Grey Daze's Sean Dowdell Reflects On Chester Bennington's Darkest Day

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If things had gone differently on July 20, 2017, Linkin Park singer Chester Bennington would have felt badly about what he did, according to his longtime friend and one-time bandmate Sean Dowdell.

“If Chester would have woken up the day after he did what he had done, he would have called us and he would have apologized,” Dowdell said during an interview with iHeartRadio host Jason Rockman.

Bennington was 41 when he hanged himself in his California home.

“I firmly believe he did not mean to do what he did,” Dowdell said. “He just found himself at a low point, he couldn’t recover, there was nobody there around him to pull him out of the abyss that depression does to you. 

“So, I really feel that the moment he did it he regretted it and I think had he lived he would have apologized.”

Dowdell and Bennington formed the band Grey Daze in 1993 and released three albums before Bennington left to join Xero, which became Linkin Park.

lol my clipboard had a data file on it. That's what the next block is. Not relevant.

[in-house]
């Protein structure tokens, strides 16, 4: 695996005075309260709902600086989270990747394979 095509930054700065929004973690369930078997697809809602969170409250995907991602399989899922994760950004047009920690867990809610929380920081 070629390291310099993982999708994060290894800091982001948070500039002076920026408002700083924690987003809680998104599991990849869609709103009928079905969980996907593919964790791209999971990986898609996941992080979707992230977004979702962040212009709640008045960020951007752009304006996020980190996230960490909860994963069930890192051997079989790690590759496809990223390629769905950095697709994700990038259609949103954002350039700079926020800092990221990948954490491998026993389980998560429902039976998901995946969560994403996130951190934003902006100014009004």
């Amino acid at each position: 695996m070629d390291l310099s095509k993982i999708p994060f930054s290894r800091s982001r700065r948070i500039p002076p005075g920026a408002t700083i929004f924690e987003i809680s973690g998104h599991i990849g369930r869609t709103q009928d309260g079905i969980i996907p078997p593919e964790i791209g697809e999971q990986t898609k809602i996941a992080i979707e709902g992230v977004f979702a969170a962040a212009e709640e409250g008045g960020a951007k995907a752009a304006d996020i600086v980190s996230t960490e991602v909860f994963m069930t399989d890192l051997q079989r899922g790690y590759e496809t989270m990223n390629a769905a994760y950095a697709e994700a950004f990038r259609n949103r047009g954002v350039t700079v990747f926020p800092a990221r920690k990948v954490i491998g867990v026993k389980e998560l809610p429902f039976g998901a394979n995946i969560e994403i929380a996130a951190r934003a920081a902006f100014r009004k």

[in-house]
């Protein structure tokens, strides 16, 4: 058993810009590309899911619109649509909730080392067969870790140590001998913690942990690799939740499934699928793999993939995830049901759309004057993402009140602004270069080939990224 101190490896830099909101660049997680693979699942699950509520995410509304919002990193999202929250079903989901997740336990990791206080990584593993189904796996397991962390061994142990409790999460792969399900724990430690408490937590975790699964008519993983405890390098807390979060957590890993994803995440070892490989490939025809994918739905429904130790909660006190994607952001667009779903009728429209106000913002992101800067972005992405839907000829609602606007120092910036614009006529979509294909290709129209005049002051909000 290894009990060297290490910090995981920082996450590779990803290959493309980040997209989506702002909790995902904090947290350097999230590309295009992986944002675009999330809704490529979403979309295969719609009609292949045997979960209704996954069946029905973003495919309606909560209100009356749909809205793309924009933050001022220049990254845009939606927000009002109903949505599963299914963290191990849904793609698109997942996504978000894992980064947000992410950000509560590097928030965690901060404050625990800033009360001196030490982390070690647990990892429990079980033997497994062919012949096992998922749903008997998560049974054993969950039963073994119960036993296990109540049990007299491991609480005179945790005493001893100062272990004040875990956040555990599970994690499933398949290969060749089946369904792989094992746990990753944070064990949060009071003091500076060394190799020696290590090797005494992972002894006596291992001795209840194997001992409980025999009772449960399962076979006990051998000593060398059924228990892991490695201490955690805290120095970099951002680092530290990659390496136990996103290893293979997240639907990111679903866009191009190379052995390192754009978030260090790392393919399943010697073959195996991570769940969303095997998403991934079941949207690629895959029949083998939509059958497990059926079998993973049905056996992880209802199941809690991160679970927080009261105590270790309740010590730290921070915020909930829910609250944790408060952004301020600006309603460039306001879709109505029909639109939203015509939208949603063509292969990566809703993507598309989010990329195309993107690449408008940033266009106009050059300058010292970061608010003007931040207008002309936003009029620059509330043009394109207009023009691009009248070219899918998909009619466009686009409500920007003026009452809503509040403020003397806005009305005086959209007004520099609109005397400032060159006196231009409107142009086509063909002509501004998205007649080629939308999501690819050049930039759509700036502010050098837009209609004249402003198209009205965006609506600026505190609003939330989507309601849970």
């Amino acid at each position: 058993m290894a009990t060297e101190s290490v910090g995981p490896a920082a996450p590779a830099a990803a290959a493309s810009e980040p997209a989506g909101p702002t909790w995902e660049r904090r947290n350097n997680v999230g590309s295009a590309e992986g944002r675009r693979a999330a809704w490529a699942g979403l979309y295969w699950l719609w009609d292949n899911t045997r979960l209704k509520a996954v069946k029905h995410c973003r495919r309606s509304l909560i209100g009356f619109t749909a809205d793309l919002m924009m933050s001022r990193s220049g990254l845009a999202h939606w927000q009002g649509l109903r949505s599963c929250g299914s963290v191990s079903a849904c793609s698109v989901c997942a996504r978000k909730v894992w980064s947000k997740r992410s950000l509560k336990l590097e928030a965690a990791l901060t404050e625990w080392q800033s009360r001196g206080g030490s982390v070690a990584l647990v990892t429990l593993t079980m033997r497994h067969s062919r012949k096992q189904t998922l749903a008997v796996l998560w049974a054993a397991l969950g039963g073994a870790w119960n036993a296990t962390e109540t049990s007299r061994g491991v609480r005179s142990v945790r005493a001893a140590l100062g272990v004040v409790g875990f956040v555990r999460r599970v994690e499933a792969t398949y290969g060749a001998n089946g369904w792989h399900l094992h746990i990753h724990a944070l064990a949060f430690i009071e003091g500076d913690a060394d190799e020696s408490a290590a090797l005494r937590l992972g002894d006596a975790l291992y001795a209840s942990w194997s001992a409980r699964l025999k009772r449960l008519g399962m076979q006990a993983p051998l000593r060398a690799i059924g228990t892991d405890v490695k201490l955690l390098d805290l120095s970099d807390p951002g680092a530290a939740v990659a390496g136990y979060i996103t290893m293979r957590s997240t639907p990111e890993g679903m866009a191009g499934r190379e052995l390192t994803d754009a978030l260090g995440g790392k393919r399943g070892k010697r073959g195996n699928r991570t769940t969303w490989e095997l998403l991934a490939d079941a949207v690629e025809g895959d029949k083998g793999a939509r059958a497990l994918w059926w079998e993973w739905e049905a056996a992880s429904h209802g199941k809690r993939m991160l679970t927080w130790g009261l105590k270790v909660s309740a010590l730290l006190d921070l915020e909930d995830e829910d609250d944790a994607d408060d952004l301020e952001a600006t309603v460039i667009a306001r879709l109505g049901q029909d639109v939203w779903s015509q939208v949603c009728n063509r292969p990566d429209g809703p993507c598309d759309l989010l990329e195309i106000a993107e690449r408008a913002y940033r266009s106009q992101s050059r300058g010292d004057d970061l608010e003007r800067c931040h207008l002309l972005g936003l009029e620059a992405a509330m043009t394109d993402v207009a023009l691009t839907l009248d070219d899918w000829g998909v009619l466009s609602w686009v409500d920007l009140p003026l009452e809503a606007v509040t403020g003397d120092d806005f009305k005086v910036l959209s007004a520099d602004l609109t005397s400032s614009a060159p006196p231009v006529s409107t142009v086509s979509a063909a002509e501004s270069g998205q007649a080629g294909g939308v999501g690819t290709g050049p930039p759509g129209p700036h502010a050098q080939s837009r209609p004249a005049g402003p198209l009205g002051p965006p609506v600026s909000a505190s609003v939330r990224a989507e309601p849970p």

“A lot of people don’t know that when Grey Daze broke up Chester and I didn’t talk for almost two years,” Dowdell recalled. “We had a bad falling out.” But, he added, he was “extremely proud” of Bennington and not jealous.

“We helped develop each other and I’m stoked that he made it to where I wanted to go to,” he said.

The two reconciled and became business partners in Club Tattoo. In 2017, Bennington began re-recording with Grey Daze and, one month before his suicide, he announced the band was reuniting for a 20th anniversary tour.

Last December, Bennington’s widow Talinda tweeted her support for the release of a Grey Daze album, hoping it will “shine a light on where my husband started and hopefully give his fans a better understanding of his art and a more full picture of his journey through his incredible music.”

The album is the just-released Amends.

Dowdell told iHeartRadio that although the title is meant to be ambiguous, he admits “it’s more about Chester getting to make amends through his music.”

Amends is also, he said, “a way for fans to connect to Chester with a little bit of closure.”

Remembering Bennington as “a creative genius” who “always did his best,” Dowdell said the album was “done for nothing but love for my friend – and it did become very cathartic and healing in the process.”

Watch the full interview below:

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